Wednesday, April 23, 2008

The New Unions

This article "The New Unions" has kind of swag-jacked a theory I've had for a year: the only real unions for college-degreed jobs are licensing requirements.

From a US worker perspective, it's natural for one to want their occupation to be over-licensed, in order to keep supply of colleagues in the occupation low, & thus demand high. This effect is the same as a traditional union, in terms of enhancing the employment rate, pay, working conditions, etc, of those licensed workers in question.

For a general US citizen perspective on the US economy, the problem with the current scheme is that there is no coherent scheme. Some occupations are not licensed at all and should be. Other occupations are over-licensed.

Some occupations, such as IT professionals such as software engineers, & certain engineers in general, face extreme competition from H1-B visas, offshore outsourcing, & age discrimination. Other occupations have there professional society force extreme protectionism to prevent newcomers, whether US citizens, H1-B, or offshored workers, from competing in the field.

IMHO Ideally the nature of each occupation could be analyzed for the work content and skills, & an appropriate coherent level of licensing would be required. The H1-B visa could be reformed perhaps to allow a limited amount of yearly visas, say the 65k workers/yr number from a few years ago, to be put out for competition to the highest bidder. Maybe it would cost something like $40K per visa, & companies hiring IT, engineers, professors, lawyers, accountants, physicians, architects, etc, would have to compete with each other for the limited H1-B slots, & would have to really rethink hard their statement "we couldn't find an American willing/able to do the job".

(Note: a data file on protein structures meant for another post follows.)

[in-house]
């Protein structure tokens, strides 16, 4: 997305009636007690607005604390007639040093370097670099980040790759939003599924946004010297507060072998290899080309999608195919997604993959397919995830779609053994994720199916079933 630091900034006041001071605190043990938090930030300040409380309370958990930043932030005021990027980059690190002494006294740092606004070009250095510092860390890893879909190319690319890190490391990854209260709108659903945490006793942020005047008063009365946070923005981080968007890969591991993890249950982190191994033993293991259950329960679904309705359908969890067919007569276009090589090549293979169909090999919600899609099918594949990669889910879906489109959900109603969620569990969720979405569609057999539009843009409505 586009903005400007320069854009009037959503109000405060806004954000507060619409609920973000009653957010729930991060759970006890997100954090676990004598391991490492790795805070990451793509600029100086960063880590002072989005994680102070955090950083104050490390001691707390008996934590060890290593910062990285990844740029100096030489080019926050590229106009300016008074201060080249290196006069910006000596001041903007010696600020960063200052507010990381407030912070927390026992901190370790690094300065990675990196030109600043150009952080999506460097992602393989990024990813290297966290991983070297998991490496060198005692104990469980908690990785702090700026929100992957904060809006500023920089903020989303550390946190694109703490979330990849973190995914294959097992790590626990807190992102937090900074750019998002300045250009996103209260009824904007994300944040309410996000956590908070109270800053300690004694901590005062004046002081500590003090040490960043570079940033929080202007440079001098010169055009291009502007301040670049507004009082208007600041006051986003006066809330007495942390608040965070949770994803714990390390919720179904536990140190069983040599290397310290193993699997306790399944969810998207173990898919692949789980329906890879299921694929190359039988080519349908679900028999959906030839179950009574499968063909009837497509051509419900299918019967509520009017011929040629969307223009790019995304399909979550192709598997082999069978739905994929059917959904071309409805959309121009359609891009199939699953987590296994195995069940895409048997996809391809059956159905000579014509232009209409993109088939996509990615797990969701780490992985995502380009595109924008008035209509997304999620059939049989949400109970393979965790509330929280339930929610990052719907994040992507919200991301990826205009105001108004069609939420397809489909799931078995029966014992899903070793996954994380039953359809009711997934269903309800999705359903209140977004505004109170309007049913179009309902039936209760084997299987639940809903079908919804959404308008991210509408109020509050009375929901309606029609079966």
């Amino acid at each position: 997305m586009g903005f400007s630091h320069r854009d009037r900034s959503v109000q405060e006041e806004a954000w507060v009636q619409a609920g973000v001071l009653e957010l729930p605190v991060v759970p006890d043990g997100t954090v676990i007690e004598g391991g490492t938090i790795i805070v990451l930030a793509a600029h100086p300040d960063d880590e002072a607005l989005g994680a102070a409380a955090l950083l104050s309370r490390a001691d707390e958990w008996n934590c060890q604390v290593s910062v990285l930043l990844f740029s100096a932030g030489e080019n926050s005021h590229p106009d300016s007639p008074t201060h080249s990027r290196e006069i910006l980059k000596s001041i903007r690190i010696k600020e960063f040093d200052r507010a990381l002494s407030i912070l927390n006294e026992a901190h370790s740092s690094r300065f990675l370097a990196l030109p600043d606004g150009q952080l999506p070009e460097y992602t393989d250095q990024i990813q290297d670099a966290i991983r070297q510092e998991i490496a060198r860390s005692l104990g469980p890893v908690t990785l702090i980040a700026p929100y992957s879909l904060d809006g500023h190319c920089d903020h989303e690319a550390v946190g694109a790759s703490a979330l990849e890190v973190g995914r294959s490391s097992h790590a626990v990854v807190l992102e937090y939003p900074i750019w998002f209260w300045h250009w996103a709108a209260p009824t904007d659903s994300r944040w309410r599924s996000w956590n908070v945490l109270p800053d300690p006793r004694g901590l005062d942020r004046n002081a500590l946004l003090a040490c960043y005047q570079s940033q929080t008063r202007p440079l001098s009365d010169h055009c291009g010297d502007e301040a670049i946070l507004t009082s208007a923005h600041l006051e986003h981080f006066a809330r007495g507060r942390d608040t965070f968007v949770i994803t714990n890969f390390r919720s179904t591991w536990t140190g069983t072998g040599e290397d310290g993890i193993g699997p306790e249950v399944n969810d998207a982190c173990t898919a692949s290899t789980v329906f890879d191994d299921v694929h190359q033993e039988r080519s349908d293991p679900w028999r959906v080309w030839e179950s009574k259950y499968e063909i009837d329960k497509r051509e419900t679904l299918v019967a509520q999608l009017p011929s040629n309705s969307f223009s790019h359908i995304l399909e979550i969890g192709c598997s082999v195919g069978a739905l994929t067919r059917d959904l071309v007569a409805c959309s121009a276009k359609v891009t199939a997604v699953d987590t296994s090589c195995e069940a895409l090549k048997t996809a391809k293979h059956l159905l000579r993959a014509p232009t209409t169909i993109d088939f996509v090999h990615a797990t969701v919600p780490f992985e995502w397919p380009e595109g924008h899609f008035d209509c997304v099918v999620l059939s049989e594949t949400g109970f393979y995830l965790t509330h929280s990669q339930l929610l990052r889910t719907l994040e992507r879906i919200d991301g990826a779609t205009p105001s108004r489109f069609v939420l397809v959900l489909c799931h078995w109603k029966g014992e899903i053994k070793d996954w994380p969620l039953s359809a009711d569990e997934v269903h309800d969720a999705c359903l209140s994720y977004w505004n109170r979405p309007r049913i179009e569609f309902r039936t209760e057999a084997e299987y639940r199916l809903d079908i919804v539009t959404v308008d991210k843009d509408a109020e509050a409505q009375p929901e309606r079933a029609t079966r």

Of course any such reform, if it happens, is probably not going to happen significantly for years. In other words, people that are actually adults now may want to consider retraining (or training if still in college) for heavily licensed careers.

I'd love to see the MVP US economist Dean Baker drop some knowledge on this article. I'm gonna hit up his blog comments & see if he'll pontificate on this & drop the $0.02.

opinion: Blame CIOs for the IT skills shortage

opinion Blame CIOs for the IT skills shortage

opinion on future software industry

Software founder/exec Romesh Wadhwani of Aspect Dev/i2 & other vendors gives opinion on future of the software industry.

most consultants are mere order fulfillment?

Vinnie pointed out this Brian Sommer opinion stating that most business & IT consultants are not true consultants, instead they are order fulfillment folks delivering tasks.

Interesting perspective, my take is that there's a spectrum between consultant status & order fulfillment status. At least in the supply chain software implementation area, there is usually some specific nature of the client's business requirements, which requires some creative thinking by the project team. If it was pure order fulfillment, more of the project could be automated in software, or delivered in manuals that a trained client person could do themselves. I can't speak for other business app software areas like ERP or CRM, they might be more commodity in nature.

Monday, April 21, 2008

Obama "gets that dirt off his shoulder"

Obama mashed up with Joe Camel. Nice! Hillary "Rove" can't eff with that!

Sunday, April 20, 2008

economist Reich endorses Obama

Bill Clinton friend & Sec of Labor, economist Robert Reich, endorsed Obama.

Who else is getting annoyed with hypocrite Hillary "Rove" Clinton?